Saturday, September 14, 2013

Tank Girl - 1995

"Tank Girl" - 1995
Dir. by Rachel Talaley - 1 hr. 44 min.

Official Trailer

by Clayton Hollifield

I can't help but think that if "Tank Girl" had been the exact same film that is, but with a credit that read "directed by Alejandro Jodorowsky," it might have been received rapturously, and praised as a surrealist masterpiece.  The reason I say this is that, having seen "El Topo" and "The Holy Mountain," some of the content of "Tank Girl" isn't that far off.  The only real misstep here is that there's a little too much traditional story, and not quite enough insistence that the experience of taking in this film is going to have to be enough narrative for the audience to live with.  For a film that's regarded as a disaster and a bomb, re-watching "Tank Girl" for the first time in at least a decade was somewhat of a revelation.

"Tank Girl" is based on a comic book by Alan Martin and Jamie Hewlett (probably better known for providing all of the visuals for the "Gorillaz" project, with Blur's Damon Albarn).  In the film, we're in the year 2033, and the world's in the middle of a decade-long drought.  Water & Power, controlled by Kesslee (Malcolm McDowell), runs everything.  Rebecca, A.K.A. Tank Girl (Lori Petty), is part of a band of squatters who have been diverting water, and are raided by W&P's troops.  Pretty much everyone is killed, including Rebecca's boyfriend, with the exception of her, who is captured, and a young girl named Sam (Stacy Linn Ramsower), who is auctioned off.  Rebecca refuses a job with W&P, and instead vows to break out and save Sam from whatever trouble she's ended up in.

"Tank Girl" is a very weird film.  I don't have any doubt as to why people responded to it in the manner that they did.  1995 was definitely before Hollywood knew what to do with comic book material.  One could argue that they still have difficulty with idiosyncratic material (of which the comic definitely is), but this didn't stand a chance.  But what resulted is so unbelievably 1995, kind of in the way that "Repo Man" or "Heathers" are like the 1980's, or the aforementioned Jodorowsky films couldn't have come from any time except the 1970's.  "Tank Girl" is 200 proof, triple distilled 1995 on a DVD.  At the time, people might have shrugged and moved on; removed from it's context, this film is insanity.  Part of that has to do with the soundtrack, which is a rock solid representation of what that period in time sounded like.  But when factors like popularity or trendiness are removed, things get really weird.

Imagine, if you will, a strip-tease scene set to a Bush song.  You don't remember Bush?  They were that British band that everyone hated because they sounded like Nirvana, but then everyone secretly bought the album anyways.  That's a pretty weird soundtrack to a seduction that includes safety scissors.  Maybe you'd prefer to imagine a world where people have to work in a coal mine (or whatever), but they have to do it while listening to Hole.  You know, Courtney Love?  But not the cleaned up, smoothed out, radio-friendly Hole that had hits like "Malibu," the weird baby-doll dress-wearing, screaming, bereaved widow Hole.  Can you imagine if you had to work in a place like that?  It's Hell.  Literally Hell.  Demoralizing, soul-devouring Hell.  Never mind that there are tons of scenes here that also look like an underpopulated Burning Man (and one is soundtracked by a Sky Cries Mary song).  I'm old enough to remember the context that these songs existed in originally, but enough time has passed that I know how weird this world sounds out of that context.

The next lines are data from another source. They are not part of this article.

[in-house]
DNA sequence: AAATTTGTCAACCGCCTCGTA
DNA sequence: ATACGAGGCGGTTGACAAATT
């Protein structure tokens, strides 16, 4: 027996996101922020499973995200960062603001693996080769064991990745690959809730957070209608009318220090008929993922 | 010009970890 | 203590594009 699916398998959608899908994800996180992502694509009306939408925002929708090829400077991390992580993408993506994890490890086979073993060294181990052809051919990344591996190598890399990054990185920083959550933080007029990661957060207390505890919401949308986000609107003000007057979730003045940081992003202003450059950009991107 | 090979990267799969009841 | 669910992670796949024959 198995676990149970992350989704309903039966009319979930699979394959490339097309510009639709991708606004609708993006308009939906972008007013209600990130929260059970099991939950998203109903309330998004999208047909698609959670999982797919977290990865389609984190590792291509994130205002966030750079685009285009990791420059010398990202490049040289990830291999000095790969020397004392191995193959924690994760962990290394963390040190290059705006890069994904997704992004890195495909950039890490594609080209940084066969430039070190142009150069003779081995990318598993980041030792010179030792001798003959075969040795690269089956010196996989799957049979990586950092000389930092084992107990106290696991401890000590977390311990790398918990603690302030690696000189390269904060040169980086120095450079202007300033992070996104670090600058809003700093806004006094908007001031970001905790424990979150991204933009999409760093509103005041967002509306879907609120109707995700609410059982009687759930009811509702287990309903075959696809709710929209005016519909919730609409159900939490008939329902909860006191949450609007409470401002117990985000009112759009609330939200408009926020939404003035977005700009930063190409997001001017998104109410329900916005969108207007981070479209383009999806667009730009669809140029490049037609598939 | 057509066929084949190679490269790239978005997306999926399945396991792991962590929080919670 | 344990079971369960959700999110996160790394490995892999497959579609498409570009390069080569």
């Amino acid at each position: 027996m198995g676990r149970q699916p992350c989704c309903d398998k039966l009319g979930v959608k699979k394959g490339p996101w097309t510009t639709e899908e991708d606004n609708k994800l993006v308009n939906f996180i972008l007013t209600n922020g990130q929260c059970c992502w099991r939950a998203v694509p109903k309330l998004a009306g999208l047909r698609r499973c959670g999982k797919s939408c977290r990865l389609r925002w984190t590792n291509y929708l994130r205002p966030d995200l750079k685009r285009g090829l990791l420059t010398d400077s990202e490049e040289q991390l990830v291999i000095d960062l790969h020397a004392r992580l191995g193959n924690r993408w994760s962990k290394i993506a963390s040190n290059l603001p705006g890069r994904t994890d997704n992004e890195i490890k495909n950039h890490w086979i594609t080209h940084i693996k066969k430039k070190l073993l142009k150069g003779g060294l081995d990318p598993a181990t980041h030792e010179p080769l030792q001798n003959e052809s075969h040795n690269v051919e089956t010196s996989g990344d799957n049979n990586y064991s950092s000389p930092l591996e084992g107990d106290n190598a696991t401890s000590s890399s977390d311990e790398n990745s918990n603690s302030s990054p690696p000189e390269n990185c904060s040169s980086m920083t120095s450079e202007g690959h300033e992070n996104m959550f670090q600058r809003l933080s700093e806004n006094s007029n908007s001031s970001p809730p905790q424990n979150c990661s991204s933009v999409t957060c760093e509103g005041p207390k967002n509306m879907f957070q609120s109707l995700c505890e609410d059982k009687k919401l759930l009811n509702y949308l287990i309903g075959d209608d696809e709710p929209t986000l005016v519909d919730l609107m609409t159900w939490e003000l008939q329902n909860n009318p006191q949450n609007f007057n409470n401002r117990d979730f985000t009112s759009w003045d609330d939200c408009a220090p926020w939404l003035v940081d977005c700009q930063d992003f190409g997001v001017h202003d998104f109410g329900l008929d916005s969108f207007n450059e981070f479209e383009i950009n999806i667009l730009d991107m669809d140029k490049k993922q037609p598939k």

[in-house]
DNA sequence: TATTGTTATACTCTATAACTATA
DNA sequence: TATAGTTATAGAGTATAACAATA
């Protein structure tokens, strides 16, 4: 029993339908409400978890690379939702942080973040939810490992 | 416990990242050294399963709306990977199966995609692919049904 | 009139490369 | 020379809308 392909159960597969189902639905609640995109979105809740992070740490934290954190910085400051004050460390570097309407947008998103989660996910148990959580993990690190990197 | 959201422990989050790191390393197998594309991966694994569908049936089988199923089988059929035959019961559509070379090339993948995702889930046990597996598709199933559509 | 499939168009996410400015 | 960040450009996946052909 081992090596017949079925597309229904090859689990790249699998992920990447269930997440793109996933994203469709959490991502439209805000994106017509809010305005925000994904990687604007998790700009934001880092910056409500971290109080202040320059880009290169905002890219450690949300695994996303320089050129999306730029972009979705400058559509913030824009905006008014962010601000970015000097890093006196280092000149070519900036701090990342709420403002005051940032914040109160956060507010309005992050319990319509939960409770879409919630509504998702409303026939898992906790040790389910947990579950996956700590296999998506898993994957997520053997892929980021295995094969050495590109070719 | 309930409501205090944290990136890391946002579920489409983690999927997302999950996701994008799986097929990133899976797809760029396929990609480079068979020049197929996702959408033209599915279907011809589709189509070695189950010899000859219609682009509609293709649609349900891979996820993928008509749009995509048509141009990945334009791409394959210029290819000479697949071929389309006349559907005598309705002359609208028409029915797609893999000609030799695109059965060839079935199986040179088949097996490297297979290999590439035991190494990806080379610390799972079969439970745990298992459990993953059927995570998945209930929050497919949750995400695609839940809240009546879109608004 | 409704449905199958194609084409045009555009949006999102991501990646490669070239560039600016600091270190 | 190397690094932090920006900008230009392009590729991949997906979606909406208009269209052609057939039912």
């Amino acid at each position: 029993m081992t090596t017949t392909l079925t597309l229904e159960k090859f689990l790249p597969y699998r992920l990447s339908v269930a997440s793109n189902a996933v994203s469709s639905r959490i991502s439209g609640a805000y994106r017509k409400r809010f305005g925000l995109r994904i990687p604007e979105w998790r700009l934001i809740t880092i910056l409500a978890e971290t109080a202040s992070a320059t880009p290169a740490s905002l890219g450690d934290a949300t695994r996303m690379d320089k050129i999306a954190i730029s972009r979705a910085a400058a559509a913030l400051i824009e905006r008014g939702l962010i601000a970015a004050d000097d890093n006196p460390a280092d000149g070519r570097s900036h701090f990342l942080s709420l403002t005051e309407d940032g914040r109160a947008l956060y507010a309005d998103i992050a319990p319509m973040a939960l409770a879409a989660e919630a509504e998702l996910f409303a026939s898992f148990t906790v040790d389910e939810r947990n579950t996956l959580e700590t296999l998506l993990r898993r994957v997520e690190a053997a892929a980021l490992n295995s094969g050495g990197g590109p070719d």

There's also an entire, separate essay that could be written on how "Tank Girl" portrays the messed-up sexuality of the early 90's.  I won't get that deeply into it, but it's how you get things like a "shower scene" with Rebecca (where she's fully clothed, and is doused with de-lousing powder instead of water), or a scene where you have an entire brothel doing a Busby Berkeley song-and-dance number to a Cole Porter song.  "Tank Girl" isn't a de-sexed film, but nearly all sexuality portrayed is either a threat or is undercut by Rebecca's girlishness (there is a reason they are called riot grrrls, not riot women).  While "Tank Girl" is rated R, it's strangely dicey in this department.

One word that you could use to describe "Tank Girl" is "frenetic," which is both its charm and its failing.  Lead actress Lori Petty is probably doing the female equivalent of a Pauly Shore character here, which works for this movie, but is also unlikely to endear "Tank Girl" to like eighty-five percent of movie-goers.  Director Rachel Talalay also throws pretty much everything at the wall, including a hallucination scene and animated transitions between segments.  It's a visually-rich approach, but can be overwhelming if you're not prepared for it.  And the entire film is built on shaky legs; the story is pretty stock (TM Lars Ulrich).  It falls into a no-man's land; not rich enough to be interesting on that merit, and not non-linear enough to really build on the strengths of this film (which, to be clear, are Petty's energetic performance, a surrealist streak, and being so 1995 that it's at one hundred twenty percent of capacity).  "Tank Girl" is not a great movie.  It is a weird movie, an interesting one, a crazy one, and that's more than enough if you're not going to make a big deal out of it's flaws.

3.5 / 5 - TV

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